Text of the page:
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Water War in the Klamath Basin: Macho Law, Combat Biology, and Dirty Politicsby Holly Doremus and A. Dan Tarlock
Synopses & Reviews
In the drought summer of 2001, a simmering conflict between agricultural and environmental interests in southern Oregon’s Upper Klamath Basin turned into a guerrilla war of protests, vandalism, and apocalyptic rhetoric when the federal Bureau of Reclamation shut down the headgates of the Klamath Project to conserve water needed by endangered species. This was the first time in U.S. history that the headgates of a federal irrigation project were closed (and irrigators denied the use of their state water rights) in favor of conservation. Farmers mounted a brief rebellion to keep the water flowing, but ultimately conceded defeat.
In Water War in the Klamath Basin, legal scholars Holly Doremus and A. Dan Tarlock examine the genesis of the crisis and its fallout, offering a comprehensive review of the event, the history leading up to it, and the lessons it holds for anyone seeking to understand conflicts over water use in the arid West. The authors focus primarily on the legal institutions that contributed to the conflict, what they call “the accretion of unintegrated resource management and environmental laws” that make environmental protection so challenging, especially in politically divided regions with a long-standing history of entitlement-based resource allocation. Water War in the Klamath Basin explores common elements fundamental to natural resource conflicts that must be overcome if conflicts are to be resolved. It is a fascinating look at a topic of importance for anyone concerned with the management, use, and conservation of increasingly limited natural resources.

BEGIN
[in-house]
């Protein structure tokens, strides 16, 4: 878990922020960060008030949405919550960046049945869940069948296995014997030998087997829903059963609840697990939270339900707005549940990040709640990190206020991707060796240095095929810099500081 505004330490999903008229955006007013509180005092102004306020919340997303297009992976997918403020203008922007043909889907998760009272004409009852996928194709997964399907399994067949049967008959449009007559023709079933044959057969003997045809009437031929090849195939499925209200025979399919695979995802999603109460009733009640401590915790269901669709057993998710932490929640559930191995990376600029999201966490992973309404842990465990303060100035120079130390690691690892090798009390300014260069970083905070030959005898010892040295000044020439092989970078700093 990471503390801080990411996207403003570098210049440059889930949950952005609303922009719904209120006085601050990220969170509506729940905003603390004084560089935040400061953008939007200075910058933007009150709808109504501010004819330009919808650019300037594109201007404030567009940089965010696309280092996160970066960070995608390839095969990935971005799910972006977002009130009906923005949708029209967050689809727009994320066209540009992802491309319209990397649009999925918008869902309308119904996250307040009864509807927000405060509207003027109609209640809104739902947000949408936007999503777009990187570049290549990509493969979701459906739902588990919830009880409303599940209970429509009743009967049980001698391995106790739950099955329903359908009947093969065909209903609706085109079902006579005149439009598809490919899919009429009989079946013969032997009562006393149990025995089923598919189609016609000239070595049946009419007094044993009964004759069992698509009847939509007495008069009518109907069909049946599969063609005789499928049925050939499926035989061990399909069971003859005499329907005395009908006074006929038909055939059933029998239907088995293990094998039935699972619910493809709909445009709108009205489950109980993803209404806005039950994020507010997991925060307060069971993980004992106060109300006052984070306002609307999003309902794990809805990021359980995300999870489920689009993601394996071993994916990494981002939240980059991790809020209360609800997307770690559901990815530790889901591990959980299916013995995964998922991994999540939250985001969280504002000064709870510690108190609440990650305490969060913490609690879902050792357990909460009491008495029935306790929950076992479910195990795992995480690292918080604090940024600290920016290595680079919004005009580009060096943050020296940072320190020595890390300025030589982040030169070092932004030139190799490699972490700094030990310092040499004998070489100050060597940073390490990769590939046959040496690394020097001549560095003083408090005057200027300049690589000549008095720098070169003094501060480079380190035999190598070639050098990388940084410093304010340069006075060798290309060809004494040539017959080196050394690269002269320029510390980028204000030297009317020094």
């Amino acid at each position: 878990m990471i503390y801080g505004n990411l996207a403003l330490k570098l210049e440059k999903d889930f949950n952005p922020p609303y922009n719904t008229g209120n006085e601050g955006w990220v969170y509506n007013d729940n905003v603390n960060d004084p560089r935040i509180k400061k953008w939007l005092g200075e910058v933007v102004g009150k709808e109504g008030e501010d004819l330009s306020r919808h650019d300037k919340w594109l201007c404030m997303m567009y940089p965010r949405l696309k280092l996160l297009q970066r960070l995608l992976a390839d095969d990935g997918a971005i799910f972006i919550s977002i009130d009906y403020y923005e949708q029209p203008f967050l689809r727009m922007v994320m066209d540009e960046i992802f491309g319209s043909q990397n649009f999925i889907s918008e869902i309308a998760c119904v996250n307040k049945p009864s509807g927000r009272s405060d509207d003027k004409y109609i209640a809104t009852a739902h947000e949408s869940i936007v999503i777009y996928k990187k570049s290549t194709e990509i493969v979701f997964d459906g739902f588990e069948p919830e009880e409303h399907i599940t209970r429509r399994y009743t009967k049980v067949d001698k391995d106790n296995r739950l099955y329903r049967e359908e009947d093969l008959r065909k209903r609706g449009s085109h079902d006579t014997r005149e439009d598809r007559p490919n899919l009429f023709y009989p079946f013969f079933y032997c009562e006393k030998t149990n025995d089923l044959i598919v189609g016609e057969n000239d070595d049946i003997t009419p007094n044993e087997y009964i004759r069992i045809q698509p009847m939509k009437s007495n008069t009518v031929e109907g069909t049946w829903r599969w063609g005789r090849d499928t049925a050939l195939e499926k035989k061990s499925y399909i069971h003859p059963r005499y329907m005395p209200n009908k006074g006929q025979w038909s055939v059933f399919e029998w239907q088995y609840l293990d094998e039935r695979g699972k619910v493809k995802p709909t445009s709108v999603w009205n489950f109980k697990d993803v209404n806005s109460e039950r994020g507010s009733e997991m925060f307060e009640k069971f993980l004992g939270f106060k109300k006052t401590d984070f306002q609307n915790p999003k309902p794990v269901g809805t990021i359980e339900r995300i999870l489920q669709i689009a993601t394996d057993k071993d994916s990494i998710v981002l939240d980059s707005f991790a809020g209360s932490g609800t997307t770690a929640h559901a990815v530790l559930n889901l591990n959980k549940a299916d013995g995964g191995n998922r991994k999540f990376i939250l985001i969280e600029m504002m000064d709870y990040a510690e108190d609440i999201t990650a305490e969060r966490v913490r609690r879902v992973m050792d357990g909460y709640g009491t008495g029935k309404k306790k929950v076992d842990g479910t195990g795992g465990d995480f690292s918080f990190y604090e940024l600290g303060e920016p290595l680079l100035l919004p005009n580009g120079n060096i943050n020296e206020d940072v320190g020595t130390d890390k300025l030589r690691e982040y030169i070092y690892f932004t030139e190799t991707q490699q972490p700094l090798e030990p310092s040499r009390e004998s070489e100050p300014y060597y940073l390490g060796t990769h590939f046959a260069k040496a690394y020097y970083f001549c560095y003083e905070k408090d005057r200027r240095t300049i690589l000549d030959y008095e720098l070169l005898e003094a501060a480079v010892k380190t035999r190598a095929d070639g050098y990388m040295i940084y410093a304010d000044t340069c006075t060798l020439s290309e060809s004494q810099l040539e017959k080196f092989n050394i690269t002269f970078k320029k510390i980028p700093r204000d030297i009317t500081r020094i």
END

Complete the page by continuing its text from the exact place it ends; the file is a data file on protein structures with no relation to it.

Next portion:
Water War in the Klamath Basin highlights and explores the common elements that are fundamental to natural resource conflicts and that must be overcome if conflicts are to be resolved. It is a fascinating and wide-ranging look at a topic of great importance for anyone concerned with the management, use, and conservation of increasingly limited natural resources.
About the Author
Holly Doremus is professor of law at the University of California, Davis. She has written extensively about biodiversity protection and the intersection of environmental law and natural science.
A. Dan Tarlock is Distinguished Professor of Law at the Chicago-Kent College of Law. He was principal writer of the Report of the Western Water Policy Review Advisory Committee, Water in the West: Challenge for the Next Century.
Table of Contents
List of Illustrations
List of Abbreviations
Chapter 1. A Water Crisis Exposes Political Fault Lines
Chapter 2. A Remote, Upside-Down Watershed
Chapter 3. Reclamation Comes to the Klamath
Chapter 4. Those at the Margins: Indians and Wildlife
Chapter 5. Bringing Marginal Interests toward the Center
Chapter 6. Water Wars Become Science Wars
Chapter 7. Searching for Solutions
Chapter 8. When Is a Train Wreck a Good Thing?
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